As for the book, Moonbane is a fast paced action filled apocalyptic novel. The action begins from the first moments of the book, and doesn’t relent. I found the main protagonist, Jason Blake, to be the ideal type of apocalyptic participant. Blake is an everyman type, a poet, who brings no type of special skills to the fight, beyond his humanity. There is a tendency in some tales of the end, to favor the prepared. The survivalists, or gun nut, who saw the end coming for a long time. While this perspective has its merits, I find it hard to relate. I personally don’t own an arsenal, nor am I skilled at the martial arts. I don’t even keep my nuclear fallout bunker well stocked, well because I don’t have one. So, Jason Blake must take on the legion of werewolves by himself, and later with a small group of survivors, with just his wits, since he really isn’t that good of a shot. There is a lot to like about Moonbane. It’s a short novel (roughly 5 hours) and its action is nonstop, so the time just flies. As with a lot of apocalyptic novels, there are grueling and heartbreaking moments, and a lot of tough choices brought on by the extreme situation. Yet, what makes this novel stand out is the unique and well orchestrated ending. Sarrantonio doesn’t broadcast his intentions for his finale, but allows the pieces to fall into place before turning things on its head.  For fans of B-Movie horror, yet with a poetic twist, I recommend checking out Moonbane by Al Sarrantonio.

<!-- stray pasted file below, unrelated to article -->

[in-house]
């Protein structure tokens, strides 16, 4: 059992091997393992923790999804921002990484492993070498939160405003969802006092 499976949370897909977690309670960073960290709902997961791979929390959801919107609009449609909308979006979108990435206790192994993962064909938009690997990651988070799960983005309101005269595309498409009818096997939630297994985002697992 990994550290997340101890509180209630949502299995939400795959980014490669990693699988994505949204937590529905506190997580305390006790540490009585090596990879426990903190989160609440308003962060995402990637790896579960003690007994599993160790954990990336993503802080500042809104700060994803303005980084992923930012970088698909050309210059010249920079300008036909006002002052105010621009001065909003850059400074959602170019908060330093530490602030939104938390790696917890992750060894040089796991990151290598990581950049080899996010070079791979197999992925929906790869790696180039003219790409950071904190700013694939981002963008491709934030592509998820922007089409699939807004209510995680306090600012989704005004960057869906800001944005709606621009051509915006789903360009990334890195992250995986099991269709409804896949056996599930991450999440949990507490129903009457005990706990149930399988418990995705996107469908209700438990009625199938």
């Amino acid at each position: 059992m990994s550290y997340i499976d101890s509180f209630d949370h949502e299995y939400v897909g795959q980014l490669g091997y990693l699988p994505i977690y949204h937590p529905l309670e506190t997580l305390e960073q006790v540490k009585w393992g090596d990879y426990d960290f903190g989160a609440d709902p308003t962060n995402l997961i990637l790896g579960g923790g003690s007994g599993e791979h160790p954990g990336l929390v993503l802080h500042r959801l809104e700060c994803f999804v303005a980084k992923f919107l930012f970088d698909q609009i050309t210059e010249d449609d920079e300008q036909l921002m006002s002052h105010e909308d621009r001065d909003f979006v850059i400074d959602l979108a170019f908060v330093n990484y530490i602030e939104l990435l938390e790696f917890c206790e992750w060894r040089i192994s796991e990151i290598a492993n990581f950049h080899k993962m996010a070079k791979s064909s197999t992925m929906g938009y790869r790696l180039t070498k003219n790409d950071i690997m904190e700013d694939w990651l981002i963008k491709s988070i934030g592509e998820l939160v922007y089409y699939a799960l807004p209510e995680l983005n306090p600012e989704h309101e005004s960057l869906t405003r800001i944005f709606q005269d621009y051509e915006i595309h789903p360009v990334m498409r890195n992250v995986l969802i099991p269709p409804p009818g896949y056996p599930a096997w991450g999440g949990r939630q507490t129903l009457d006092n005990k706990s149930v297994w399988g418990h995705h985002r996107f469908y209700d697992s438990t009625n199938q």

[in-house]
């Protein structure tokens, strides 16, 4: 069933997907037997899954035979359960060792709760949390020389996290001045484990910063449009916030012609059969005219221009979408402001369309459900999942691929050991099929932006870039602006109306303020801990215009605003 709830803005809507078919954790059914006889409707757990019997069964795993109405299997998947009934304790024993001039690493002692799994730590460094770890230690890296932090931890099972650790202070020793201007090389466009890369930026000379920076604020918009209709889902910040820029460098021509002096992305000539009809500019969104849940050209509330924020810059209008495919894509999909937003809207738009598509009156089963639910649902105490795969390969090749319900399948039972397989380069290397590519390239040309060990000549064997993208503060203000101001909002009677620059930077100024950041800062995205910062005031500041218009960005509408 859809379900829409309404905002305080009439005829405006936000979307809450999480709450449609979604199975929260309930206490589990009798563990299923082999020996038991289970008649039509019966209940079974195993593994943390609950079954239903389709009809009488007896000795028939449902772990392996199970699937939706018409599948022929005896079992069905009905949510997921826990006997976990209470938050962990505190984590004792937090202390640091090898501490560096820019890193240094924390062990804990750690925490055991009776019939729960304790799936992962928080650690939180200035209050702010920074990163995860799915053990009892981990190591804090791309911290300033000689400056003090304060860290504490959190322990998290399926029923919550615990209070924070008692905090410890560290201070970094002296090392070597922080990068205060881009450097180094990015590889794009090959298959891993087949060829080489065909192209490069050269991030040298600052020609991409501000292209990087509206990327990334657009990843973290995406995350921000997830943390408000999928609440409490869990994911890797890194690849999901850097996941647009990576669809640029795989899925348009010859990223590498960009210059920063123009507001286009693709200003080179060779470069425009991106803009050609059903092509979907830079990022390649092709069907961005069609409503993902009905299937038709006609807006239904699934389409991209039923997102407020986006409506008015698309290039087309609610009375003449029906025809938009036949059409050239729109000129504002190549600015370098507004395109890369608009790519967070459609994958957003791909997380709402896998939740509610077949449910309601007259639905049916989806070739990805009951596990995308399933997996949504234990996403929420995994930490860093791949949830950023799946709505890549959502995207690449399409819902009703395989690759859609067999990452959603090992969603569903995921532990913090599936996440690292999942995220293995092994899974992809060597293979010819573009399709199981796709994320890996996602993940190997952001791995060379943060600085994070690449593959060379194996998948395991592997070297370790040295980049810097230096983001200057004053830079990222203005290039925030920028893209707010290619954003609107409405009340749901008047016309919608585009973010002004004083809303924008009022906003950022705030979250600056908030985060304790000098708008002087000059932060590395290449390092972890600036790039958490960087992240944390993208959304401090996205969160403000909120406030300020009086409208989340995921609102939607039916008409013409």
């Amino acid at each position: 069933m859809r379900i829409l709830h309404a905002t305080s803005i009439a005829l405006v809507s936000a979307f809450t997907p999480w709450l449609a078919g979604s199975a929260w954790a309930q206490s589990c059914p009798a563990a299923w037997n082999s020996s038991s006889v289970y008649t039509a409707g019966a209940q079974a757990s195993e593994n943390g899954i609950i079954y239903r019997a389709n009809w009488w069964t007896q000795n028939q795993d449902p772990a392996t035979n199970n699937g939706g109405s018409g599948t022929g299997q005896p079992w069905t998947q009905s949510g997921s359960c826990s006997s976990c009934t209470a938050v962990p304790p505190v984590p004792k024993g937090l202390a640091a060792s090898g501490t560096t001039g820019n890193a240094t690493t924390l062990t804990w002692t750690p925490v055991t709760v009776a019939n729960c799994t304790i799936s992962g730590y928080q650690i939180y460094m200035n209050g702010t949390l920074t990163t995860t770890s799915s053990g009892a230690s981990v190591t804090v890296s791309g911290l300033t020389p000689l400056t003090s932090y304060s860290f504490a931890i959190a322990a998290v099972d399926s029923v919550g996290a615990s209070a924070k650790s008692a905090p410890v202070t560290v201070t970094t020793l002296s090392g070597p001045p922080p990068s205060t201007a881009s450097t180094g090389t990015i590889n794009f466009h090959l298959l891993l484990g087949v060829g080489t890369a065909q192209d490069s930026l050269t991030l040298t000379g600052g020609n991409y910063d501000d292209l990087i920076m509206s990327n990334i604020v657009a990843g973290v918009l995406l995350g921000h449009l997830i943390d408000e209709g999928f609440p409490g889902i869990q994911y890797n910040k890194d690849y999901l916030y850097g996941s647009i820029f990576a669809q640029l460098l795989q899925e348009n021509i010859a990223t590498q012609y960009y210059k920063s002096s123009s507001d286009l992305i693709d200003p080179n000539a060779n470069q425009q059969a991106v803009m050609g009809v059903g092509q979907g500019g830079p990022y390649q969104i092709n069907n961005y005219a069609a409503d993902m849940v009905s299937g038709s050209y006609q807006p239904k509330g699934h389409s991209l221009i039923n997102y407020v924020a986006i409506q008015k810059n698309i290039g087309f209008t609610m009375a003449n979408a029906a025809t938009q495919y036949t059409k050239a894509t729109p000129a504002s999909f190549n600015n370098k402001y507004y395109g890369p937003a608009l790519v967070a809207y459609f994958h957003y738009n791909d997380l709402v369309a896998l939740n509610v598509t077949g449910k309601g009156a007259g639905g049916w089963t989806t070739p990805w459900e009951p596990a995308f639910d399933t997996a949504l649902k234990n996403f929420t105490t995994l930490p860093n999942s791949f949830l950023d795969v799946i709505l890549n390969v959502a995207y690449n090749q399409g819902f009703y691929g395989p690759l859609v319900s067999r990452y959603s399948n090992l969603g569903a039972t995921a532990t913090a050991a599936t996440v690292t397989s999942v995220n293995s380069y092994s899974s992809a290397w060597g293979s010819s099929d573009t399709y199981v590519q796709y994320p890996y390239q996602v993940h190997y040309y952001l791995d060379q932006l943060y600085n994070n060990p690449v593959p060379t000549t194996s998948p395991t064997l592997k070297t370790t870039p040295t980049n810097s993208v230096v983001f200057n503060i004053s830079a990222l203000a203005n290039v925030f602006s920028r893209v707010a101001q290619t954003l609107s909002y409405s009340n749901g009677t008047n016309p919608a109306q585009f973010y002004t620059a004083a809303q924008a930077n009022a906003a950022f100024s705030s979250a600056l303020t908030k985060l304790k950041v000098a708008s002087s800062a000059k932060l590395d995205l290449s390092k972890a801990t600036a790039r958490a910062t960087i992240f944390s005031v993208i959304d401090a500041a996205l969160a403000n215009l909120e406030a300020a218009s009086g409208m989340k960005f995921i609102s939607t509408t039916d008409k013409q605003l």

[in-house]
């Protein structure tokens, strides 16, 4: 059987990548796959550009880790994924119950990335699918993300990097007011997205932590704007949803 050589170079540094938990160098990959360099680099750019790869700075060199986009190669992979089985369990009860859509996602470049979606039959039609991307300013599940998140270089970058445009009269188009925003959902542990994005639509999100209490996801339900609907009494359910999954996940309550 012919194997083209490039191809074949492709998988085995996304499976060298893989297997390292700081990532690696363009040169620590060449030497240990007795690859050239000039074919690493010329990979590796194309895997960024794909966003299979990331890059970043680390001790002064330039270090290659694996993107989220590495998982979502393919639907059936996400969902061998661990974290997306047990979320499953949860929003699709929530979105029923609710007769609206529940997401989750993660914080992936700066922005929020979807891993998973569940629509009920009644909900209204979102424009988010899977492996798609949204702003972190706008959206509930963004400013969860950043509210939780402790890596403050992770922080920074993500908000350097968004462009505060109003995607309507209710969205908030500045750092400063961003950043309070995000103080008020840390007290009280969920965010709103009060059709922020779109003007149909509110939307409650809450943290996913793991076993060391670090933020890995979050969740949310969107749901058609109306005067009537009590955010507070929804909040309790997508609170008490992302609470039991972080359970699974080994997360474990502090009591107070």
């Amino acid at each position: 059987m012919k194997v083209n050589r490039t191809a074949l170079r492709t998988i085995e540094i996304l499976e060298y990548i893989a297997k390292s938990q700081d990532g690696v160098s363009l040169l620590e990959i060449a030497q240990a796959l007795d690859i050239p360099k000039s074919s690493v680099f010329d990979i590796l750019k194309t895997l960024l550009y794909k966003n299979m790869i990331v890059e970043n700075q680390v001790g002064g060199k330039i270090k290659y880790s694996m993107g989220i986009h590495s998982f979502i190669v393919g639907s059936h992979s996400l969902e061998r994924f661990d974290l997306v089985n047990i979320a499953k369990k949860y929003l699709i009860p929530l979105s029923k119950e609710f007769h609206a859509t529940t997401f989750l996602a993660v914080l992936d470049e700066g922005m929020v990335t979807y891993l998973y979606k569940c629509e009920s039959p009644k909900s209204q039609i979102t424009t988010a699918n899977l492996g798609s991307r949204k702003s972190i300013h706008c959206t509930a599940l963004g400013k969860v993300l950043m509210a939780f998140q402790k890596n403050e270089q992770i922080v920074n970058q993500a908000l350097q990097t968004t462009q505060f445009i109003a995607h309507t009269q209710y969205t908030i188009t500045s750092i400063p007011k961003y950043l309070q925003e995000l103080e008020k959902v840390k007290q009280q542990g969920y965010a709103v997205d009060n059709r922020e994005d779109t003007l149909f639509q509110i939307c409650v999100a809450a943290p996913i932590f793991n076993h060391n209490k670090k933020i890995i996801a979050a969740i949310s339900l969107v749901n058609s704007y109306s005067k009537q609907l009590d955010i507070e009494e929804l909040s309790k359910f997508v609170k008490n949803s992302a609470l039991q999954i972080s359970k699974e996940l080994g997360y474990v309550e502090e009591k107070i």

One of my concerns whenever considering something by a smaller publisher is narrations. A lot of times, especially with horror novels, it seems that the narrator cast for the production has a deep, monotonous voice. Yet Kevin Readdean, the narrator of Moonbane, has a nice, conversational tone that works well with the novel. He handles the rhythm of the book well, slowly describing the escalating action, instead of trying to rush through it attempts to create a false feeling of suspense as some narrators do. Readdean isn’t going to blow you away with his characterizations, he chooses subtle tone changes, with appropriate accents with his characters. The book isn’t big on character development, because of its brevity and fast pace, so this style works well within the scopes of this book. It will be interesting to see Readdean’s narration evolve with something that requires more range and vocal character building. All in all, I found this to be a fun, quick listen, and one of the better productions coming from the smaller production houses. 

 

Note: I would like to thank narrator Kevin Readdean for pointing out this production to me and providing me with a review copy, knowing full well that if I didn’t like it, I would say so. You can purchase this production at Crossroads Press (for a reasonable price of $9.99) at this link: Moonbane by Al Sarrantonio